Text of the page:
The European Captive Insurance and Reinsurance Owners’ Association (ECIROA) has written to the Internal Market and Services Directorate General of the European Commission, and the European Insurance and Occupation Pensions Authority (EIOPA) (a copy of the letter has been published on ECIROA’s website here).
In its letter, ECIROA referred to "the number of outstanding issues that we look forward to resolving with the Commission and EIOPA". In particular, the letter stated that it had some concerns over article 78 of SCRSC1; "[the article] narrows the definition of captives by placing restrictions on the types of captives that will be allowed to use the captive simplifications to calculate the solvency capital requirement". ECIROA argued that "this operates against the principle of proportionality for captive insurance and reinsurance undertakings as called for in the Solvency II Directive".
Under article 78, captive insurance and reinsurance undertakings will be able to take advantage of the simplified calculations where such calculations are considered as proportionate to the nature, scale and complexity of the risks they face, but only where the captive undertaking meets certain requirements. For example, in relation to the insurance obligations of the captive insurance undertaking, all insured persons and beneficiaries must be legal entities of the group of which the captive insurance or reinsurance undertaking is part of, and in relation to the reinsurance obligations of the captive insurance or reinsurance undertaking, all insured persons and beneficiaries of the insurance contract underlying the reinsurance obligations must be legal entities of the group of which the captive insurance or reinsurance undertaking is part of.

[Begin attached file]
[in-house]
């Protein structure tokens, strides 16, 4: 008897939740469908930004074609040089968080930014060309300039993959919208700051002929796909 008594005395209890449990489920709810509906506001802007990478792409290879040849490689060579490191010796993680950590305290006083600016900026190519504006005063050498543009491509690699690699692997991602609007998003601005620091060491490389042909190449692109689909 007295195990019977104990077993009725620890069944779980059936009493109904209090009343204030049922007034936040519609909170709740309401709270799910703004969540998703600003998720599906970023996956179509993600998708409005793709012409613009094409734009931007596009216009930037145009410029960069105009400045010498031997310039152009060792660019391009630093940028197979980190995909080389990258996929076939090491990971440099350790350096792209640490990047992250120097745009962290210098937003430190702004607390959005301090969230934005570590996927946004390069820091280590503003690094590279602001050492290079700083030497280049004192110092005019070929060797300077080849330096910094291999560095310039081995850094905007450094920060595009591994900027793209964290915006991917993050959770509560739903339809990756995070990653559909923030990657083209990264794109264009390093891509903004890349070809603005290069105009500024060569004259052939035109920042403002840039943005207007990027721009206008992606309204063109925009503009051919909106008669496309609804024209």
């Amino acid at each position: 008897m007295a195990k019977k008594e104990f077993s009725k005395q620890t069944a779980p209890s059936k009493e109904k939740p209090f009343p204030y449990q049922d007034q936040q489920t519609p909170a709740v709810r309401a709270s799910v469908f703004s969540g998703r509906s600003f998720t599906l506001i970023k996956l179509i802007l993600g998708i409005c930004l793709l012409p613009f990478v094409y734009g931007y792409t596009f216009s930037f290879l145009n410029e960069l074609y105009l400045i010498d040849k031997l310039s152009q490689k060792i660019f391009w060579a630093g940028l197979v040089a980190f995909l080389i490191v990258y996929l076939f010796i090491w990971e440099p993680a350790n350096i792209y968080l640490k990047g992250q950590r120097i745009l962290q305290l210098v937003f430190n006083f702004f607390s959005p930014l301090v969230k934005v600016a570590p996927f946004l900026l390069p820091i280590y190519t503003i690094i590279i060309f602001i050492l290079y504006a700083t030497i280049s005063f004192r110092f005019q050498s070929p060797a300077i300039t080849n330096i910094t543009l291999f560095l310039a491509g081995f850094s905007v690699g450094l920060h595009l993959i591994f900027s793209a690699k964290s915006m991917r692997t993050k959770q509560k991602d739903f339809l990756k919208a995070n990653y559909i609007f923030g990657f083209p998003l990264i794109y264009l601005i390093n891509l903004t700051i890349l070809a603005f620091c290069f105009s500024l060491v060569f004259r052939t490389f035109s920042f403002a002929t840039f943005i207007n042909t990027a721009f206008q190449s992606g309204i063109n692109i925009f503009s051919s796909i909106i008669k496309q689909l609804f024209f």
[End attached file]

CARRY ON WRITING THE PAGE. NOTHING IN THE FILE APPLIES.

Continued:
ECIROA noted that these two limitations alone are "so strict that they would effectively rule out at least 8 out of 10 captives from using the simplifications for captives". This is because major corporations tend to have active mergers and acquisitions, and what may be a legal entity of a group today, might not be part of the group in 2 years’ time. On the other hand, insurance policies issued today cover all group affiliates and these entities remain covered under the group’s occurrence based Third Party Liability Insurance, even if such a legal entity is later sold (although the captive will not be insuring any new risks of the entity once it has been sold). If a captive (re)insurance undertaking was to fall outside of article 78 (which ECIROA estimates to be the case for around 80% of European based captives), it would effectively be treated as a standard commercial (re)insurance company, which, ECIROA argues, is not what Solvency II intended. Therefore, ECIROA has suggested an alternative article 78 which only excludes direct captive insurance undertakings which write compulsory third party liability insurance from taking advantage of the captive simplifications.